There’s a old Chinese saying: “I hear and I forget; I see and I remember; I do and I understand.” Disaster preparedness and training are now moving more into the realm of understanding by doing — simulations or drills for community evacuation, and games that allow players to prevent or manage a disaster.

I first played such a game in January 2007 when, while in Honolulu for a conference, I took the day off and flew to Hilo where the Pacific Tsunami Museum is located. The volunteer-run museum, based in what is known as the tsunami capital of the world, engages local people and foreign visitors (including curious US mainlanders) on the science, history and sociology of tsunamis.

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A basic game there allows a visitor to be play the role of Director of Pacific Tsunami Warning Centre (PTWC) , a US government institute that monitors seismic activity and has a mandate to issue alerts, watches or warnings to all countries in and around the Pacific Ocean. The game allows players to choose one of three locations where an earthquake happens — Alaska, Chile or Japan — and also decide on its magnitude from 6.0 to 8.5 on the Richter Scale.

In the real PTWC, five geophycisists are on duty round the clock. If the magnitude exceeds 7.5, the epicentre is located. If it’s in an area likely to cause a tsunami, a tsunami watch is sent to nearby coasts and a tsunami watch is set for areas with a travel time more than three hours away. Messages are sent to the tide observers for reports on the first wave, and telemetered water level gauges are checked. It’s by quickly assessing the seismic, sea level and historical data that scientists at PTWC decide if a warning is needed for areas already placed under a tsunami watch.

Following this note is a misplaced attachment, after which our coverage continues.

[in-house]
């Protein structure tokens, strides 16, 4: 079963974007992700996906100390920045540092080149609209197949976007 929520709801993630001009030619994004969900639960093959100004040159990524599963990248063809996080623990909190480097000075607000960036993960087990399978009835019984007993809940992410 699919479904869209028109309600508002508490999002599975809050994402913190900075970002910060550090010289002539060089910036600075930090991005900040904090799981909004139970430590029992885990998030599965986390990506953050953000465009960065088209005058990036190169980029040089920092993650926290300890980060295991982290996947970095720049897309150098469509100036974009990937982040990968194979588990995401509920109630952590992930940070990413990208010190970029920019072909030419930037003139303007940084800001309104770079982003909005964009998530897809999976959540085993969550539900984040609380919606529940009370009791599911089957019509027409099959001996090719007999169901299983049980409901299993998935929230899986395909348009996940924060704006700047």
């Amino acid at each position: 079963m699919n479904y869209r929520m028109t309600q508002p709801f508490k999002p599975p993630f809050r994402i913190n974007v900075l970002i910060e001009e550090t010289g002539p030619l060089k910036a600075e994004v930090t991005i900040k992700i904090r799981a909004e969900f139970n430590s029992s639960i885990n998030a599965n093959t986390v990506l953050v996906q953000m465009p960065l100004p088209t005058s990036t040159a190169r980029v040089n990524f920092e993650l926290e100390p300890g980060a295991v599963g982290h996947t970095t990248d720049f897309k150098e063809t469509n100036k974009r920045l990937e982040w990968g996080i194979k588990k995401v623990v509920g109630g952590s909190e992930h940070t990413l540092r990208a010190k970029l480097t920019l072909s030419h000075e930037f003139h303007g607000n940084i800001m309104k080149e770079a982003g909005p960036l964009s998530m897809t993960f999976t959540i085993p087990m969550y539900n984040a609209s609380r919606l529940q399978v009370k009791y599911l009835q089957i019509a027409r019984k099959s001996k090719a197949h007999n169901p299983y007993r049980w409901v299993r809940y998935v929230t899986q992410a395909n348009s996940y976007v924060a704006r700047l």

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Since the system was set up in 1947, it has never missed warning of a damaging tsunami, but there have been a number of very expensive evacuations that turned out to be unnecessary. “These precautions are needed to ensure public safety, but scientists are working to minimise unnecessary warnings without ever missing a hazardous event,” the Tsunami Museum panel explained.

It’s revealing to play the role of a scientist who must quickly marshal lots of information and decide on whether or not to issue a warning. The cost of inaction can be high — but a false alarm doesn’t come cheap either.

I played the game three times, and each time erred on the side of caution — costing the hapless Hawaiian tax payers lots of money.

In real life, those who have their finger on the alert/warning button have to take many considerations into account. Repeated false alarms can erode public confidence in early warning systems. But suppressing a warning on a real breaking disaster — such as what happened in Thailand when the Indian Ocean Tsunami broke in December 2004 — can be truly devastating.

I don’t envy those who have to make this decision as part of their daily work. But after playing the game, I appreciate their challenges a great deal better.

Read my SciDev.Net essay (Dec 2005) The Long Last Mile on challenges in communicating early warnings on disasters

Read more about Tsuamis on Wikipedia